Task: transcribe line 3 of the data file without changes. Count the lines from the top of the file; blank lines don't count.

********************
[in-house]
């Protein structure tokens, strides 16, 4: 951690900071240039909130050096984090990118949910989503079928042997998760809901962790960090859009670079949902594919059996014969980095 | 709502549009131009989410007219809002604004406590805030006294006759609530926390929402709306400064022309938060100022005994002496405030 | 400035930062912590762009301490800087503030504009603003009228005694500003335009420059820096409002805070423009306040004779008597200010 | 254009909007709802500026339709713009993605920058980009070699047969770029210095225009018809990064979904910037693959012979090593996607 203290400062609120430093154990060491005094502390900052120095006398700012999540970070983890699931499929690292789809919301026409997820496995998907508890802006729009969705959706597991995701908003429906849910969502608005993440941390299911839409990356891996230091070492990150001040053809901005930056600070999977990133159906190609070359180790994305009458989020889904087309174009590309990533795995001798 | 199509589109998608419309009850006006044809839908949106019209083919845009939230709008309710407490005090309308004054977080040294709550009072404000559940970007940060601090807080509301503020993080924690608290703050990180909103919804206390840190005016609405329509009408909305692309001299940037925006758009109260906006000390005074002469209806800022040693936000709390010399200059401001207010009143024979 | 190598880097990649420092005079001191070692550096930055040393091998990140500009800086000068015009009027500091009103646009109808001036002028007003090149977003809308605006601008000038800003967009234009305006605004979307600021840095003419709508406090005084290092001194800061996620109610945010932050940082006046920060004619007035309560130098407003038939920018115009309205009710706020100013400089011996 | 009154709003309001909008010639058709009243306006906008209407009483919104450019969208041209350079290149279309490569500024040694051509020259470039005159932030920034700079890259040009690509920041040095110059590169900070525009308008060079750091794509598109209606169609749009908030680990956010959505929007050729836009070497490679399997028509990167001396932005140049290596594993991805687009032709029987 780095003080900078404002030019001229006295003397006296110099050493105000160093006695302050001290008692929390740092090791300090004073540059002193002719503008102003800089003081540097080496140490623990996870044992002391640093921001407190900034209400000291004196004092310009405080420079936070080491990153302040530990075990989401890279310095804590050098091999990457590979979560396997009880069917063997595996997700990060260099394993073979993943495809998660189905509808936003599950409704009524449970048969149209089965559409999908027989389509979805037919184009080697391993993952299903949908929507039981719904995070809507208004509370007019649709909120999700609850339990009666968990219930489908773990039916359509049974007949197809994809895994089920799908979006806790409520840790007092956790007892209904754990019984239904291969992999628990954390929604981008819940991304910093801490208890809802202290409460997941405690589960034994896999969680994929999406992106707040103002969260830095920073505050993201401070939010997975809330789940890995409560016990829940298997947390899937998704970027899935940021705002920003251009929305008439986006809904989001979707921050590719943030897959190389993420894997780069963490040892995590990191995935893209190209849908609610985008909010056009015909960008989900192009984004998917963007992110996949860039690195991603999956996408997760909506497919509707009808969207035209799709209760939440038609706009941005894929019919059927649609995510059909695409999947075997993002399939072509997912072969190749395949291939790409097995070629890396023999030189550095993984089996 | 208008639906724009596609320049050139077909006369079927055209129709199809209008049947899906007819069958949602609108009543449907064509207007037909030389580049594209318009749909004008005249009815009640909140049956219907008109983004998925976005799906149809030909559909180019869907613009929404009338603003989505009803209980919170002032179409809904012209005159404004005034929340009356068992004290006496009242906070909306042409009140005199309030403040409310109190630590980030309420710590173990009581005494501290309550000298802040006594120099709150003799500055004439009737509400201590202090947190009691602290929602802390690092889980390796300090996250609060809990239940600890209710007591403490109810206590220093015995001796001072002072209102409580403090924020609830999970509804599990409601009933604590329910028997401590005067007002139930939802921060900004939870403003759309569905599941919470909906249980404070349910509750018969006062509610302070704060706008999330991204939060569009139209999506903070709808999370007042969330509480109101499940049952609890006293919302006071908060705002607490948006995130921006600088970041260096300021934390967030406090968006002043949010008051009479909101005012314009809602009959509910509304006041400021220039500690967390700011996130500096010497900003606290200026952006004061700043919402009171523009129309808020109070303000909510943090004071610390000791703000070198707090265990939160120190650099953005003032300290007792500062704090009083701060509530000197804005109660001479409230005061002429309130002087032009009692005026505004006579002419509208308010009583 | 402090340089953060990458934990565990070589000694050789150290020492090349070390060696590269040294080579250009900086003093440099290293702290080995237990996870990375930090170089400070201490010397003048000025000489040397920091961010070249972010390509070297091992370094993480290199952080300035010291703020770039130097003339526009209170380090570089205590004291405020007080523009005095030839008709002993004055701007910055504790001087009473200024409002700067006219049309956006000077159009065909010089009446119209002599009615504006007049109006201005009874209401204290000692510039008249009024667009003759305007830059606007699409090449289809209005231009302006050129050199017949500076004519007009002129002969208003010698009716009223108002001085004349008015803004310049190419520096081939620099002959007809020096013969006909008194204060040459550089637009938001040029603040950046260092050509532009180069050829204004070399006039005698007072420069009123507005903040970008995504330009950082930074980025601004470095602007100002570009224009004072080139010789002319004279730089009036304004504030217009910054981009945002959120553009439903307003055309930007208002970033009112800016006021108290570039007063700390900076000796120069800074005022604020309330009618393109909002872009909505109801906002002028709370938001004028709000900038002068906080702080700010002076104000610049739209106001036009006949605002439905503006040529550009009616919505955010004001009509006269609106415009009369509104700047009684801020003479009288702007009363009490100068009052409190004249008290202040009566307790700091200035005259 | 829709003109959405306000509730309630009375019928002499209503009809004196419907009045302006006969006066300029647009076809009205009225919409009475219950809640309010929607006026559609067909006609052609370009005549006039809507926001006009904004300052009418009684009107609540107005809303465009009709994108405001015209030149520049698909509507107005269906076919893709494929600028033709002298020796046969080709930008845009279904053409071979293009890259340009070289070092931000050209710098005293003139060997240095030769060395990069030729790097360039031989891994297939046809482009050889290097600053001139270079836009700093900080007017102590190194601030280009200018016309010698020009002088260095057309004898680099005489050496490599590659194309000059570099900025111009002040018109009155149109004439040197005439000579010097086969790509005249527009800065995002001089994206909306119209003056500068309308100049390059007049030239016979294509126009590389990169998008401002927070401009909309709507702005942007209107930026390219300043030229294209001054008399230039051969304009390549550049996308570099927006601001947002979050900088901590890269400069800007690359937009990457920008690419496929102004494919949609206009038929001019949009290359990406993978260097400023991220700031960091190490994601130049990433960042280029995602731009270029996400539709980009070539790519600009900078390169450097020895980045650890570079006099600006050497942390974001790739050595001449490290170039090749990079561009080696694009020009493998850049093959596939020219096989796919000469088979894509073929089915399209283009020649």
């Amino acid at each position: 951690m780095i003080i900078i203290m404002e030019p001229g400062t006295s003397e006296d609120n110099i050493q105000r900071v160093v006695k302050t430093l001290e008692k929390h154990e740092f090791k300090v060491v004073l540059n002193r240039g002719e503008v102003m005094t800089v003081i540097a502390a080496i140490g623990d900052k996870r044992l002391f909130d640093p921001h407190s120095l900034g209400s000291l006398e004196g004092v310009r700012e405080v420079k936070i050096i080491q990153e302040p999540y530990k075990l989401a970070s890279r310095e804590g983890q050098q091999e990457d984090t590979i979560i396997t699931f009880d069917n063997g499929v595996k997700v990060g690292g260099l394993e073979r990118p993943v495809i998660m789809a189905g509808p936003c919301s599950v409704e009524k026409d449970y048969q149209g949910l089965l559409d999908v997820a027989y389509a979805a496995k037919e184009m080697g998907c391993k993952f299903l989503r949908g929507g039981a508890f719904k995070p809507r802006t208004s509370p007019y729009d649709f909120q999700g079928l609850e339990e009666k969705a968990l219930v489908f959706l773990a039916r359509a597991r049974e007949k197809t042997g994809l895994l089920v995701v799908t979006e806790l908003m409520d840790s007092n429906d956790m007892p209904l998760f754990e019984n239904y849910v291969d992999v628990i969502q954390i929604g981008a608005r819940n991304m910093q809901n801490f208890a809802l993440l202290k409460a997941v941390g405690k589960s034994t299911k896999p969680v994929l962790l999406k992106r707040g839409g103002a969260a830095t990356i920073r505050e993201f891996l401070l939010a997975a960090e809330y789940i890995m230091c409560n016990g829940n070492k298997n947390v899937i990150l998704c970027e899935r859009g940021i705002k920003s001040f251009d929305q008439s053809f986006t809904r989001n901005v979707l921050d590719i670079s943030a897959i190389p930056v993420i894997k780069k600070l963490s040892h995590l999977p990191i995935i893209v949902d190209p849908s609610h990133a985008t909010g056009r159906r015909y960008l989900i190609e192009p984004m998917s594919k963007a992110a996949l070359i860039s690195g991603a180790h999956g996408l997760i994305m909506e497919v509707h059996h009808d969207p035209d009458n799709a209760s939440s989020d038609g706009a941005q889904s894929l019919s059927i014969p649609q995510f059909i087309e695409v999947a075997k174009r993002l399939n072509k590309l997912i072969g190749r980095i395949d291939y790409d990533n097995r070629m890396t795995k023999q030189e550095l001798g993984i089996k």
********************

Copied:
């Amino acid at each position: 951690m780095i003080i900078i203290m404002e030019p001229g400062t006295s003397e006296d609120n110099i050493q105000r900071v160093v006695k302050t430093l001290e008692k929390h154990e740092f090791k300090v060491v004073l540059n002193r240039g002719e503008v102003m005094t800089v003081i540097a502390a080496i140490g623990d900052k996870r044992l002391f909130d640093p921001h407190s120095l900034g209400s000291l006398e004196g004092v310009r700012e405080v420079k936070i050096i080491q990153e302040p999540y530990k075990l989401a970070s890279r310095e804590g983890q050098q091999e990457d984090t590979i979560i396997t699931f009880d069917n063997g499929v595996k997700v990060g690292g260099l394993e073979r990118p993943v495809i998660m789809a189905g509808p936003c919301s599950v409704e009524k026409d449970y048969q149209g949910l089965l559409d999908v997820a027989y389509a979805a496995k037919e184009m080697g998907c391993k993952f299903l989503r949908g929507g039981a508890f719904k995070p809507r802006t208004s509370p007019y729009d649709f909120q999700g079928l609850e339990e009666k969705a968990l219930v489908f959706l773990a039916r359509a597991r049974e007949k197809t042997g994809l895994l089920v995701v799908t979006e806790l908003m409520d840790s007092n429906d956790m007892p209904l998760f754990e019984n239904y849910v291969d992999v628990i969502q954390i929604g981008a608005r819940n991304m910093q809901n801490f208890a809802l993440l202290k409460a997941v941390g405690k589960s034994t299911k896999p969680v994929l962790l999406k992106r707040g839409g103002a969260a830095t990356i920073r505050e993201f891996l401070l939010a997975a960090e809330y789940i890995m230091c409560n016990g829940n070492k298997n947390v899937i990150l998704c970027e899935r859009g940021i705002k920003s001040f251009d929305q008439s053809f986006t809904r989001n901005v979707l921050d590719i670079s943030a897959i190389p930056v993420i894997k780069k600070l963490s040892h995590l999977p990191i995935i893209v949902d190209p849908s609610h990133a985008t909010g056009r159906r015909y960008l989900i190609e192009p984004m998917s594919k963007a992110a996949l070359i860039s690195g991603a180790h999956g996408l997760i994305m909506e497919v509707h059996h009808d969207p035209d009458n799709a209760s939440s989020d038609g706009a941005q889904s894929l019919s059927i014969p649609q995510f059909i087309e695409v999947a075997k174009r993002l399939n072509k590309l997912i072969g190749r980095i395949d291939y790409d990533n097995r070629m890396t795995k023999q030189e550095l001798g993984i089996k």